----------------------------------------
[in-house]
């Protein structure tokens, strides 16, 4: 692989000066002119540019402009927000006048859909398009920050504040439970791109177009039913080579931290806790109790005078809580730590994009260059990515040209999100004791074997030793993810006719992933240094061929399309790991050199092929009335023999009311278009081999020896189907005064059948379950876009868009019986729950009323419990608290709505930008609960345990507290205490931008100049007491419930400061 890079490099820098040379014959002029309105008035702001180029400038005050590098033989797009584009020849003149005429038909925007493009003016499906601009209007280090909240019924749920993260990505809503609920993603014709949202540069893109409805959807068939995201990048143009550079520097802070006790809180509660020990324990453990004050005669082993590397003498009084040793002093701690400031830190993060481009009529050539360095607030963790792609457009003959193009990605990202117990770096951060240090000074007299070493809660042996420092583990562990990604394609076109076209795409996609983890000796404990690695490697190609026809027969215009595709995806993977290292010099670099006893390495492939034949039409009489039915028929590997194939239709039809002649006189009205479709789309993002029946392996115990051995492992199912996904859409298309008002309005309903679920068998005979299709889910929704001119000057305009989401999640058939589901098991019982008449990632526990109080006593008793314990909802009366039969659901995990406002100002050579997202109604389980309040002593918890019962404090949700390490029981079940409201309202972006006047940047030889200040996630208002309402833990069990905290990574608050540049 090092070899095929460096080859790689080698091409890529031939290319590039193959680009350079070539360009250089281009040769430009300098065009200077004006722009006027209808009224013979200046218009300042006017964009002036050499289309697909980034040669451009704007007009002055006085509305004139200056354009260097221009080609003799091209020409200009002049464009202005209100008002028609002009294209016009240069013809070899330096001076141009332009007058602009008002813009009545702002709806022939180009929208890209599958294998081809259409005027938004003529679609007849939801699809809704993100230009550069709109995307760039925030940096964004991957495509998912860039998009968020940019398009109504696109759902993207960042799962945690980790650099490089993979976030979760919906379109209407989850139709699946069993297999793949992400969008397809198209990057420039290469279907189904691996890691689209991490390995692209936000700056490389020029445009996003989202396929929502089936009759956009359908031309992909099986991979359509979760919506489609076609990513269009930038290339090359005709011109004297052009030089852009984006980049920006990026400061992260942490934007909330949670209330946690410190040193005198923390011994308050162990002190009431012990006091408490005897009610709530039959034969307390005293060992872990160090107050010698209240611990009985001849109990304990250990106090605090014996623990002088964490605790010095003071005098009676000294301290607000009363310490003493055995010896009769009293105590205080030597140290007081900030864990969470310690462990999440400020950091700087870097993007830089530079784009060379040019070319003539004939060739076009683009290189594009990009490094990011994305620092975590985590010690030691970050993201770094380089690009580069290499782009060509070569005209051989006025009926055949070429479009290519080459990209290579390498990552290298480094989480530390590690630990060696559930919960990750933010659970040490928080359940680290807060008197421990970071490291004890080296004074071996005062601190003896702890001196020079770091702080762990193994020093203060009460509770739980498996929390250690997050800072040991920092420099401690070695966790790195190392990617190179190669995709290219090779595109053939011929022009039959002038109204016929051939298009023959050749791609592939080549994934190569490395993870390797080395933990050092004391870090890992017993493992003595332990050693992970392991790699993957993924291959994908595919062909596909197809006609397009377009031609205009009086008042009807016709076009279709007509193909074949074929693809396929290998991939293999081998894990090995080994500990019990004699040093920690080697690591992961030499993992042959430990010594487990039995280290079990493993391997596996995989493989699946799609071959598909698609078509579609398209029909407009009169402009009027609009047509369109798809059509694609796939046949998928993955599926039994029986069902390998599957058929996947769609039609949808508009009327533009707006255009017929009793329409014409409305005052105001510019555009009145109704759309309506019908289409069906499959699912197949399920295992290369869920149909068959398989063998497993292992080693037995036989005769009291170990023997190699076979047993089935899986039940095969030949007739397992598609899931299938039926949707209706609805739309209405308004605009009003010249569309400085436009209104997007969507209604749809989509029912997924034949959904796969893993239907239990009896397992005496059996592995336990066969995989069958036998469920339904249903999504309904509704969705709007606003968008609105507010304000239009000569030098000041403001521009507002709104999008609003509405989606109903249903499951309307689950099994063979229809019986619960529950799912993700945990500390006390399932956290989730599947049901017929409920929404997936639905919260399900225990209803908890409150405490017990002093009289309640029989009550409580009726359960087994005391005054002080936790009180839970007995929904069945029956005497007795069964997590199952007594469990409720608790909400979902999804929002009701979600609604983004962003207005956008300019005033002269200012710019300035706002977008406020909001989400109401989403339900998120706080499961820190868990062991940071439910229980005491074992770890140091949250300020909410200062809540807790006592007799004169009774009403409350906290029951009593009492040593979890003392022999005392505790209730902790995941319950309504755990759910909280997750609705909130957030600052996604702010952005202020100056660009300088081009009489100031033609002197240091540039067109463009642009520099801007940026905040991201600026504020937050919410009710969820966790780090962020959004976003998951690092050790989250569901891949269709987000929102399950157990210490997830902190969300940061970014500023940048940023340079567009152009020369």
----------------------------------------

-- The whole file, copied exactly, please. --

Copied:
[in-house]
């Protein structure tokens, strides 16, 4: 692989000066002119540019402009927000006048859909398009920050504040439970791109177009039913080579931290806790109790005078809580730590994009260059990515040209999100004791074997030793993810006719992933240094061929399309790991050199092929009335023999009311278009081999020896189907005064059948379950876009868009019986729950009323419990608290709505930008609960345990507290205490931008100049007491419930400061 890079490099820098040379014959002029309105008035702001180029400038005050590098033989797009584009020849003149005429038909925007493009003016499906601009209007280090909240019924749920993260990505809503609920993603014709949202540069893109409805959807068939995201990048143009550079520097802070006790809180509660020990324990453990004050005669082993590397003498009084040793002093701690400031830190993060481009009529050539360095607030963790792609457009003959193009990605990202117990770096951060240090000074007299070493809660042996420092583990562990990604394609076109076209795409996609983890000796404990690695490697190609026809027969215009595709995806993977290292010099670099006893390495492939034949039409009489039915028929590997194939239709039809002649006189009205479709789309993002029946392996115990051995492992199912996904859409298309008002309005309903679920068998005979299709889910929704001119000057305009989401999640058939589901098991019982008449990632526990109080006593008793314990909802009366039969659901995990406002100002050579997202109604389980309040002593918890019962404090949700390490029981079940409201309202972006006047940047030889200040996630208002309402833990069990905290990574608050540049 090092070899095929460096080859790689080698091409890529031939290319590039193959680009350079070539360009250089281009040769430009300098065009200077004006722009006027209808009224013979200046218009300042006017964009002036050499289309697909980034040669451009704007007009002055006085509305004139200056354009260097221009080609003799091209020409200009002049464009202005209100008002028609002009294209016009240069013809070899330096001076141009332009007058602009008002813009009545702002709806022939180009929208890209599958294998081809259409005027938004003529679609007849939801699809809704993100230009550069709109995307760039925030940096964004991957495509998912860039998009968020940019398009109504696109759902993207960042799962945690980790650099490089993979976030979760919906379109209407989850139709699946069993297999793949992400969008397809198209990057420039290469279907189904691996890691689209991490390995692209936000700056490389020029445009996003989202396929929502089936009759956009359908031309992909099986991979359509979760919506489609076609990513269009930038290339090359005709011109004297052009030089852009984006980049920006990026400061992260942490934007909330949670209330946690410190040193005198923390011994308050162990002190009431012990006091408490005897009610709530039959034969307390005293060992872990160090107050010698209240611990009985001849109990304990250990106090605090014996623990002088964490605790010095003071005098009676000294301290607000009363310490003493055995010896009769009293105590205080030597140290007081900030864990969470310690462990999440400020950091700087870097993007830089530079784009060379040019070319003539004939060739076009683009290189594009990009490094990011994305620092975590985590010690030691970050993201770094380089690009580069290499782009060509070569005209051989006025009926055949070429479009290519080459990209290579390498990552290298480094989480530390590690630990060696559930919960990750933010659970040490928080359940680290807060008197421990970071490291004890080296004074071996005062601190003896702890001196020079770091702080762990193994020093203060009460509770739980498996929390250690997050800072040991920092420099401690070695966790790195190392990617190179190669995709290219090779595109053939011929022009039959002038109204016929051939298009023959050749791609592939080549994934190569490395993870390797080395933990050092004391870090890992017993493992003595332990050693992970392991790699993957993924291959994908595919062909596909197809006609397009377009031609205009009086008042009807016709076009279709007509193909074949074929693809396929290998991939293999081998894990090995080994500990019990004699040093920690080697690591992961030499993992042959430990010594487990039995280290079990493993391997596996995989493989699946799609071959598909698609078509579609398209029909407009009169402009009027609009047509369109798809059509694609796939046949998928993955599926039994029986069902390998599957058929996947769609039609949808508009009327533009707006255009017929009793329409014409409305005052105001510019555009009145109704759309309506019908289409069906499959699912197949399920295992290369869920149909068959398989063998497993292992080693037995036989005769009291170990023997190699076979047993089935899986039940095969030949007739397992598609899931299938039926949707209706609805739309209405308004605009009003010249569309400085436009209104997007969507209604749809989509029912997924034949959904796969893993239907239990009896397992005496059996592995336990066969995989069958036998469920339904249903999504309904509704969705709007606003968008609105507010304000239009000569030098000041403001521009507002709104999008609003509405989606109903249903499951309307689950099994063979229809019986619960529950799912993700945990500390006390399932956290989730599947049901017929409920929404997936639905919260399900225990209803908890409150405490017990002093009289309640029989009550409580009726359960087994005391005054002080936790009180839970007995929904069945029956005497007795069964997590199952007594469990409720608790909400979902999804929002009701979600609604983004962003207005956008300019005033002269200012710019300035706002977008406020909001989400109401989403339900998120706080499961820190868990062991940071439910229980005491074992770890140091949250300020909410200062809540807790006592007799004169009774009403409350906290029951009593009492040593979890003392022999005392505790209730902790995941319950309504755990759910909280997750609705909130957030600052996604702010952005202020100056660009300088081009009489100031033609002197240091540039067109463009642009520099801007940026905040991201600026504020937050919410009710969820966790780090962020959004976003998951690092050790989250569901891949269709987000929102399950157990210490997830902190969300940061970014500023940048940023340079567009152009020369």